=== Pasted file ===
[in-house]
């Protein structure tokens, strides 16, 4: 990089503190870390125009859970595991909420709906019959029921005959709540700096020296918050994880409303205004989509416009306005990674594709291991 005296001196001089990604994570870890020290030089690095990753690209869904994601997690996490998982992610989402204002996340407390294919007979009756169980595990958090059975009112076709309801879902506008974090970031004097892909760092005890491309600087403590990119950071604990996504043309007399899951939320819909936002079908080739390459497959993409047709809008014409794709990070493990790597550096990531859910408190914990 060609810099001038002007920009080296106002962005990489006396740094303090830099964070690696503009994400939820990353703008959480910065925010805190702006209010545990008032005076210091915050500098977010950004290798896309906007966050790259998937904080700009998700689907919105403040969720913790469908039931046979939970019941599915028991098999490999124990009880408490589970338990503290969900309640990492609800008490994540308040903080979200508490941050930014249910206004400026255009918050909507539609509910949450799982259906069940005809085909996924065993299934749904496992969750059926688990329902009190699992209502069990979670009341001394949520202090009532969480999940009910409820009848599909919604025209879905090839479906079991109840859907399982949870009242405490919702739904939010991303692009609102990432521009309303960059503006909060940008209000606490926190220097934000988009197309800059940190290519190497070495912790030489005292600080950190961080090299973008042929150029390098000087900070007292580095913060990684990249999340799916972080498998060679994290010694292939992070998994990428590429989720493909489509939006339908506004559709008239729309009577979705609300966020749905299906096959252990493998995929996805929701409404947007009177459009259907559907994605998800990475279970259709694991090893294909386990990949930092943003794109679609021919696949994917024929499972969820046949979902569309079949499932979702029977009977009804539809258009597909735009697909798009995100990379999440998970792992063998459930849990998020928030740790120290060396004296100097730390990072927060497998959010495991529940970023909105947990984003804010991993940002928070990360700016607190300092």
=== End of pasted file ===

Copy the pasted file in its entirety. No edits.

[in-house]
């Protein structure tokens, strides 16, 4: 990089503190870390125009859970595991909420709906019959029921005959709540700096020296918050994880409303205004989509416009306005990674594709291991 005296001196001089990604994570870890020290030089690095990753690209869904994601997690996490998982992610989402204002996340407390294919007979009756169980595990958090059975009112076709309801879902506008974090970031004097892909760092005890491309600087403590990119950071604990996504043309007399899951939320819909936002079908080739390459497959993409047709809008014409794709990070493990790597550096990531859910408190914990 060609810099001038002007920009080296106002962005990489006396740094303090830099964070690696503009994400939820990353703008959480910065925010805190702006209010545990008032005076210091915050500098977010950004290798896309906007966050790259998937904080700009998700689907919105403040969720913790469908039931046979939970019941599915028991098999490999124990009880408490589970338990503290969900309640990492609800008490994540308040903080979200508490941050930014249910206004400026255009918050909507539609509910949450799982259906069940005809085909996924065993299934749904496992969750059926688990329902009190699992209502069990979670009341001394949520202090009532969480999940009910409820009848599909919604025209879905090839479906079991109840859907399982949870009242405490919702739904939010991303692009609102990432521009309303960059503006909060940008209000606490926190220097934000988009197309800059940190290519190497070495912790030489005292600080950190961080090299973008042929150029390098000087900070007292580095913060990684990249999340799916972080498998060679994290010694292939992070998994990428590429989720493909489509939006339908506004559709008239729309009577979705609300966020749905299906096959252990493998995929996805929701409404947007009177459009259907559907994605998800990475279970259709694991090893294909386990990949930092943003794109679609021919696949994917024929499972969820046949979902569309079949499932979702029977009977009804539809258009597909735009697909798009995100990379999440998970792992063998459930849990998020928030740790120290060396004296100097730390990072927060497998959010495991529940970023909105947990984003804010991993940002928070990360700016607190300092």